ASSASSIN’S CREED (SERIES)
With Assassin’s Creed Odyssey taking the historical series further back than ever, we take a look back at the generation-spanning saga’s own past
During its prerelease the first Assassin’s Creed looked like the reason to give up your dusty PS2 for good and move to the glorious (at the time) world of next-gen. It seemed like a true step forward. A huge, historical open world set during the first Crusades, with cities teeming with life where you could blend in with crowds, and, of course, jump off really tall towers directly into hay. It was a leap of faith many were willing to take. For the most part the story follows Altaïr Ibn-La’Ahad in 1191, a member of the secretive Assassin Order, as the organisation wages a strategic war against the Templars for the control of a mysterious precursor artefact, The Apple Of Eden. Stripped of his Master Assassin rank after a mission goes wrong at the beginning of the game, Altaïr must work his way back through the ranks as he takes on nine contracts on behalf of his mentor. But it also follows Desmond Miles in 2012. He’s a descendent of Altaïr who’s been kidnapped by Abstergo, a company front for the modern-day Templars. Using the Animus, technology developed by Abstergo, the Templars force Desmond to relive the memories of Altaïr through his DNA so they can learn more about the Apple.
Ubisoft kept the modern-day elements close to its chest in the
“A JUMPING-OFF POINT FOR SO MUCH THAT CAME AFTER… ALL THE ESSENTIAL ELEMENTS ARE HERE.”
pre-release for the game, so it came as a bit of a surprise. It added a sometimes-confusing layer that, while nicely mysterious in this first game, did end up getting a bit overcomplicated in some of the later releases. But this framing allowed for plenty of sequel material, and enabled Ubisoft to incorporate into the series a deluge of conspiracy theories about the ongoing secret war between the Templars and the Assassins in ways that were sometimes so silly they were simply delightful.
Taking many cues from Prince Of Persia (at one point Assassin’s Creed was conceptualised as a new entry in that series), the game’s historical setting was something not many other games explored, especially not with its level of detail. The ancient cities looked incredibly believable, and were fully interactable as you slid through crowds, blended in on benches, and clambered all over the likes of Damascus, Acre, and Jerusalem – you unlocked more districts as you progressed in the story, the map defogging as you climbed up towers and used them as viewpoints to reveal missions. These cities and the Assassin fortress at Masayf were connected by Kingdom, a large open world littered with collectibles that you rode around on horseback. Kingdom was a neat concept, though somewhat limited due to technology constraints: the map was mostly empty, and mainly just a series of areas connected by valley pathways. Structured one assassination at a time (though at points you could choose which ones to pursue first), you had to build up knowledge of the target by undertaking various city missions. These did get a bit repetitive, being a mixture of things like eavesdropping, following people, and roughing lads up. The more you did, the more intel you gathered about things like unguarded routes, though when it came to actually undertaking the assassination you could usually bungle your way through it, stealthy or not. Compared to later entries Assassin’s Creed is quite basic. But it was a jumpingoff point for so much that came after, both in later Assassin’s Creed titles and city-based open worlds in general. Going back, things do feel a bit empty; animations are slow and stiff, and missions repetitive. But all the essential elements are in here, and recur all the way through to even the latest games in the series.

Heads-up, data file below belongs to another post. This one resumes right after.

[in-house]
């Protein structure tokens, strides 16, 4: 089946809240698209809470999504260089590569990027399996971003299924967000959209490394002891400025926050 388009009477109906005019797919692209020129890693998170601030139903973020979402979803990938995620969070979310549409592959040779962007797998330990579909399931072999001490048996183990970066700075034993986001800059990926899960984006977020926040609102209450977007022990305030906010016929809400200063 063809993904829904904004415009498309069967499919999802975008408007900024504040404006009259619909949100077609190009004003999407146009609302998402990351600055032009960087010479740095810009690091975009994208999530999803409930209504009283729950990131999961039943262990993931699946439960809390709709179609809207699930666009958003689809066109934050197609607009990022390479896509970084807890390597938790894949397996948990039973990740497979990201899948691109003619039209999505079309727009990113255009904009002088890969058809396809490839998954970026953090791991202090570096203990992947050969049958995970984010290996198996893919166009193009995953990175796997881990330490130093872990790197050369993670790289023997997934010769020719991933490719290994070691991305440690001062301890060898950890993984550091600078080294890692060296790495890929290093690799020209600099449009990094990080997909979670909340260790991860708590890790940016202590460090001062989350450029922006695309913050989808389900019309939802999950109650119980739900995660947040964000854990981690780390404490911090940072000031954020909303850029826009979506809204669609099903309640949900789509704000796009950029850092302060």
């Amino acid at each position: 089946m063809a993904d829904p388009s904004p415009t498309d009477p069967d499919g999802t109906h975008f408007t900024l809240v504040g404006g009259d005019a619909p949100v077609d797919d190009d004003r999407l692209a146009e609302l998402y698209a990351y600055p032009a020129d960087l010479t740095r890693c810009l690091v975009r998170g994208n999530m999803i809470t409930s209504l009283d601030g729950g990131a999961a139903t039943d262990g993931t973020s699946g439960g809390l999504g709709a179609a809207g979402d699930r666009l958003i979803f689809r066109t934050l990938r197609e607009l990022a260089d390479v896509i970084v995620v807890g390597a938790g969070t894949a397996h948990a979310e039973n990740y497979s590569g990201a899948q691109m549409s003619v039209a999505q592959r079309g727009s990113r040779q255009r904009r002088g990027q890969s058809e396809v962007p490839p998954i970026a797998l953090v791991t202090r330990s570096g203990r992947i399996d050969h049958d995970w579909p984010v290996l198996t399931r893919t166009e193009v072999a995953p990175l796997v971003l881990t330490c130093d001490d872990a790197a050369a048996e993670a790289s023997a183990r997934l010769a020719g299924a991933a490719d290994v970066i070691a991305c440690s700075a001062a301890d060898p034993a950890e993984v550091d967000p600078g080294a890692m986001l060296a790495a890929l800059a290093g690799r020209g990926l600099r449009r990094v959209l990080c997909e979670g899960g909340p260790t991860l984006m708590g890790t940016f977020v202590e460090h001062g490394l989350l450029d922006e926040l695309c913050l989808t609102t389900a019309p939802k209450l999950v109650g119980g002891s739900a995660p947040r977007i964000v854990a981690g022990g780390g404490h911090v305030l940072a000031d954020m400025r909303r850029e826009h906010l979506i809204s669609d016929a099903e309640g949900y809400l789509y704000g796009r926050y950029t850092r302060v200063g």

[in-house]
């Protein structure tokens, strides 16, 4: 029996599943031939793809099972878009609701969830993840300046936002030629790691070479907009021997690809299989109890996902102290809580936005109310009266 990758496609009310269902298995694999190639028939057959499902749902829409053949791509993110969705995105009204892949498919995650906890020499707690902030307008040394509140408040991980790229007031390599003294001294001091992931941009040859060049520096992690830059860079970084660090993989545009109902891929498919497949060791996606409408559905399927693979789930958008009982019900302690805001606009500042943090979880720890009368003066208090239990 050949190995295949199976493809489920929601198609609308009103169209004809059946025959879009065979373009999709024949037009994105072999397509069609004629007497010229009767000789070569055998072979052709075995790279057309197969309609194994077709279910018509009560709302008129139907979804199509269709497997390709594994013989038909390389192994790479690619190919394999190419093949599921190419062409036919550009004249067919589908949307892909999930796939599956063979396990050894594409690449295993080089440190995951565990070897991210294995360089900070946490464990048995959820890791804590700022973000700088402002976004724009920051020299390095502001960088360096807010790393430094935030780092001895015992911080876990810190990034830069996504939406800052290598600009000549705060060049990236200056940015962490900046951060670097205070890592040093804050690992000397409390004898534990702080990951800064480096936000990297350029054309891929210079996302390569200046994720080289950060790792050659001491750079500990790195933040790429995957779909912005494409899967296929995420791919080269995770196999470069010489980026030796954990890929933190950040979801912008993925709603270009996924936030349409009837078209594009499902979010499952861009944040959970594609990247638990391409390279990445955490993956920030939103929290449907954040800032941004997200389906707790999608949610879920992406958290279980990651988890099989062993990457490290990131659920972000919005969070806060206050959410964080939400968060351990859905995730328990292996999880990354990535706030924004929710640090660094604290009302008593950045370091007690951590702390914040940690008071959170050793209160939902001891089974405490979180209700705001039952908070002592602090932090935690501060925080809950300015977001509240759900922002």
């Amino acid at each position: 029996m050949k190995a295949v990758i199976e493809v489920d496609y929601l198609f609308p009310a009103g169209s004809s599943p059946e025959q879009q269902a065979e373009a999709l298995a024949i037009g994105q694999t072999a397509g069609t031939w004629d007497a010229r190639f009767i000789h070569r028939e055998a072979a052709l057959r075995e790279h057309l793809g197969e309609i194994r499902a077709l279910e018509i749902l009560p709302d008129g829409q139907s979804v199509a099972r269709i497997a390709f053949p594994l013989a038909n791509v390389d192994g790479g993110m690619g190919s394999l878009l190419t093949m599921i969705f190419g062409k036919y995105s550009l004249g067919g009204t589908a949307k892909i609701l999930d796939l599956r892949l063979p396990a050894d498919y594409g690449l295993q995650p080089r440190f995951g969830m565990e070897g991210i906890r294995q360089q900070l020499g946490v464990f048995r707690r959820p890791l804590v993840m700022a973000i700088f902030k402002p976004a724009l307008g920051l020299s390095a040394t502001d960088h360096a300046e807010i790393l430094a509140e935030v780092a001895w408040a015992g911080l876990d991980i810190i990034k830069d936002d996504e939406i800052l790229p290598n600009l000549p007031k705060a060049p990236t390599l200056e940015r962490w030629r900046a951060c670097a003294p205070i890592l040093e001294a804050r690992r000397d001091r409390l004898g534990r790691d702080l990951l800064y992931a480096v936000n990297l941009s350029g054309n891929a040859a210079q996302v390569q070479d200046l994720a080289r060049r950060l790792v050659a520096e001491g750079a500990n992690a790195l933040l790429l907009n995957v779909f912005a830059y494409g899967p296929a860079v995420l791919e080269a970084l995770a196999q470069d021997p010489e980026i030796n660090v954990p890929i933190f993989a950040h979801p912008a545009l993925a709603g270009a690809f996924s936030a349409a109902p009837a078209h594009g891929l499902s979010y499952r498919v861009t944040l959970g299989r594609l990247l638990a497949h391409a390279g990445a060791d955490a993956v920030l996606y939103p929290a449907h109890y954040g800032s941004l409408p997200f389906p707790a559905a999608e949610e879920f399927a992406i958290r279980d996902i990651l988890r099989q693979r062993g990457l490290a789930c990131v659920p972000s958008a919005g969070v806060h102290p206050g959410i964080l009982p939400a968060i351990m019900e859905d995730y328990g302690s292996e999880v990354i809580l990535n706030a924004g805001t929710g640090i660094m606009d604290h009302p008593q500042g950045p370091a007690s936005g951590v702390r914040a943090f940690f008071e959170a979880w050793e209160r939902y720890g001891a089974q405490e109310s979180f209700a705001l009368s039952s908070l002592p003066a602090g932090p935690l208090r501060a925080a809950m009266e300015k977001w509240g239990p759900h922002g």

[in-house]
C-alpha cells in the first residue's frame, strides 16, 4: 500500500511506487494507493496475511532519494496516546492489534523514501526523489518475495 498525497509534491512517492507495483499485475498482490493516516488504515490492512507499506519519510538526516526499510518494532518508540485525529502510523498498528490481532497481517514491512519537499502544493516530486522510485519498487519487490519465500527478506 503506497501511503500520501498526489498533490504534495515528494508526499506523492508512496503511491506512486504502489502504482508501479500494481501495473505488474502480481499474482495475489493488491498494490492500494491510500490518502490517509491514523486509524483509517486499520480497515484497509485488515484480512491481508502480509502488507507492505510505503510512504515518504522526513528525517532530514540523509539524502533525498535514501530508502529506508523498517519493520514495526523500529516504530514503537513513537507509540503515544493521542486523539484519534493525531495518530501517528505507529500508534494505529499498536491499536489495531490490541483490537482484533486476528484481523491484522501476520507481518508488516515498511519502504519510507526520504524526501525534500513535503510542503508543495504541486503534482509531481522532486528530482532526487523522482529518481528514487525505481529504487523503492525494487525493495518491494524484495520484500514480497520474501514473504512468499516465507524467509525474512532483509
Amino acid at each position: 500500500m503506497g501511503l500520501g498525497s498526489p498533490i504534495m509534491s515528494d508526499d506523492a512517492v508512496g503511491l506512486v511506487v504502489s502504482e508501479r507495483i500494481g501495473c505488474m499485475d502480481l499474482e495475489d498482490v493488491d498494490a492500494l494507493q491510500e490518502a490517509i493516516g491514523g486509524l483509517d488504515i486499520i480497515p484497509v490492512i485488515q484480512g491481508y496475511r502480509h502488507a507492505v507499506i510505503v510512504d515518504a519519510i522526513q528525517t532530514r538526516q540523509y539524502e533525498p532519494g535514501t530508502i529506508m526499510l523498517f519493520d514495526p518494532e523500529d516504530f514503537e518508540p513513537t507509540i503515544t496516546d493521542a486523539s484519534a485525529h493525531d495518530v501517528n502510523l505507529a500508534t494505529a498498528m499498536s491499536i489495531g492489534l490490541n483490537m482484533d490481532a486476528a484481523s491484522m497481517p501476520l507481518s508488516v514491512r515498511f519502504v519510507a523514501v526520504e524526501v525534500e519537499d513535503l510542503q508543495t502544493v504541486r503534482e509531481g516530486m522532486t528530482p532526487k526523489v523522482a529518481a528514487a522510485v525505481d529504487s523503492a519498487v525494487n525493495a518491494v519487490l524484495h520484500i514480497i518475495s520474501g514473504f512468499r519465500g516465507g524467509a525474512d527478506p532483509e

FORMAT PS3 RELEASED 2007 PUB UBISOFT DEV UBISOFT MONTREAL
The freedom to climb and perform Leaps Of Faith was incredibly empowering.
Combat was stiff and hard, until you earned the ability to counter-kill just about anyone.
Blending in with crowds, you could nudge people away to make your way through.